Lucky Strike brand, begins to market its cigarette to women and gains 38%
of the market. Smoking rates among female teenagers soon triple during
the years between 1925-1935!
In 1939, American Tobacco Company introduces a new brand,
Pall Mall, which allows American to become the largest tobacco company
in the U.S.!
During World War II (1939-1945), cigarette sales are at
an all time high. Cigarettes were included in a soldier's C-Rations (like
food!). Tobacco companies sent millions of cigarettes to the soldiers for
free, and when these soldiers came home, the companies had a steady stream
of loyal customers.
During the 1950's, more and more evidence was surfacing
that smoking was linked to lung cancer. Although the tobacco industry denied
such health hazards, they promoted new products which were "safer", such
as those with lower tar and filtered cigarettes.
In 1952 P. Lorillard markets its Kent brand with the "micronite"
filter, which contained asbestos! This was fortunately discontinued in
In 1953, Dr. Ernst L. Wynders finds that putting cigarette
tar on the backs of mice causes tumors!
In 1954, RJ Reynolds introduces the filtered Winston brand.
In 1956 Reynolds introduces the Salem brand, which is the first filter-tipped
Health Hazards Revealed!
In 1964, the Surgeon General's report on "Smoking and
Health" came out. This report assisted in allowing the government to regulate
the advertisement and sales of cigarettes. The 1960's in general was a
time when much of the health hazards of smoking were reported.
In 1965, television cigarette ads are taken off the air
in Great Britain.
In 1966, those health warnings on cigarette packs begin
In 1968, Bravo, a non-tobacco cigarette brand was marketed.
Made primarily of lettuce, it failed miserably!
Because of the negative press about tobacco, the major
tobacco companies begin to diversify their products. Phillip Morris begins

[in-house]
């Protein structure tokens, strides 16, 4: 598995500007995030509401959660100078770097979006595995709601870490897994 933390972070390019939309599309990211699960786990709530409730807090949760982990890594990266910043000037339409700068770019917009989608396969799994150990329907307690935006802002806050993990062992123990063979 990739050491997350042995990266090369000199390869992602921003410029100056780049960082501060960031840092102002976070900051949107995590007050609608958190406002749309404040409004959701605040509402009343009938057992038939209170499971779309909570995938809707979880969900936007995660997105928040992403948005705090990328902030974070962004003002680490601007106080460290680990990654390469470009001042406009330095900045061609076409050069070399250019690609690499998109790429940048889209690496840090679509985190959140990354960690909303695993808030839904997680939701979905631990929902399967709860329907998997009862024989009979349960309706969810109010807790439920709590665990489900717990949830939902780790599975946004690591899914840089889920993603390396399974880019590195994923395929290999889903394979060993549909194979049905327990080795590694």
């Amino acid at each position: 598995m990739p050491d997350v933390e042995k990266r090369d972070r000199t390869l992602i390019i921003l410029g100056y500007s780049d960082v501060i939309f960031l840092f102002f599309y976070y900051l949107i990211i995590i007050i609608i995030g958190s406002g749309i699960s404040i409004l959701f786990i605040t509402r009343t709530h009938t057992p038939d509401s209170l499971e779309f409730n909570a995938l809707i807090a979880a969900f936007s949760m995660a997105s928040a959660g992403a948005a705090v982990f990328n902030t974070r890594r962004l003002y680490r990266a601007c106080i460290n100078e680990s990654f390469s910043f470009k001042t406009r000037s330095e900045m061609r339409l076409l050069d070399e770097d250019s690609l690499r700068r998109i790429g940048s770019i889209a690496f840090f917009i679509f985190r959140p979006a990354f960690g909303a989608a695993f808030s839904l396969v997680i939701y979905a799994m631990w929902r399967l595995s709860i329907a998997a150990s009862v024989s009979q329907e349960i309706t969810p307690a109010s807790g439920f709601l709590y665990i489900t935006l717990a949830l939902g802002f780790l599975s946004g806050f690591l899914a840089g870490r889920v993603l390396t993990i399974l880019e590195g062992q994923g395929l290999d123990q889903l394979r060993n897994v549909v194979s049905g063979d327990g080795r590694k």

to buy into the Miller Brewing Company, makers of Miller Beer, Miller Lite,
and Red Dog Beer. RJ Reynolds Tobacco Company drops the "Tobacco Company"
in its name, and becomes RJ Reynolds Industries. It also begins to buy
into other products, such as aluminum. American Tobacco Company also drops
"Tobacco" from its name, becoming American Brands, Inc.
In 1971, television ads for cigarettes are finally taken
off the air in the U.S. Cigarettes, however, are still the most heavily
advertised product second to automobiles!
In 1977, the first national Great American Smokeout takes
In 1979, the Surgeon General reports on the Health Consequences
of Smoking for Women. This is in light to the increasing number of women
who are taking up the bad habit. Some attribute it to the slick ad campaign
of the Virginia Slims brand, "You've Come a Long Way Baby!"
The Recent Past
During the 1980's there were many lawsuits filed against
the tobacco industry because of the harmful effects of its products. Smoking
becomes politically incorrect, with more public places forbidding smoking.
In 1982, the Surgeon General reports that second hand
smoke may cause lung cancer. Smoking in public areas are soon restricted,
especially at the workplace.
In 1985, lung cancer became the #1 killer of women, beating
out breast cancer!
Phillip Morris continues to diversify into other products,
buying into General Foods Corporation and Kraft Inc in 1985. R Reynolds,
also diversifies, buying Nabisco (of Oreo fame) and becoming RJR/Nabisco.
In 1987, Congress bands smoking on all domestic flights
lasting less than 2 hours. In 1990, Smoking is banned on all domestic flights,
except to Alaska and Hawaii.
In 1990, Ben & Jerry's (of ice cream fame) boycotts
RJR/Nabisco, and drops Oreos from its ice cream products.
During the 80's and 90's, the tobacco industry starts
marketing heavily in areas outside the U.S., especially developing countries
in Asia. Marlboro is considered the word's No. 1 most valuable brand of
any product with a value over $30 billion! Over this period, there is a
battle between Coca Cola and Marlboro as the No. 1 brand in the world!
In recent, years, there is growing evidence that the tobacco
industry has known all along that cigarettes are harmful, but continued
to market and sell them. There is also evidence that they knew that nicotine
was addictive and exploited this hidden knowledge to get millions of people
hooked on this dangerous habit!
The Truth Is Out There!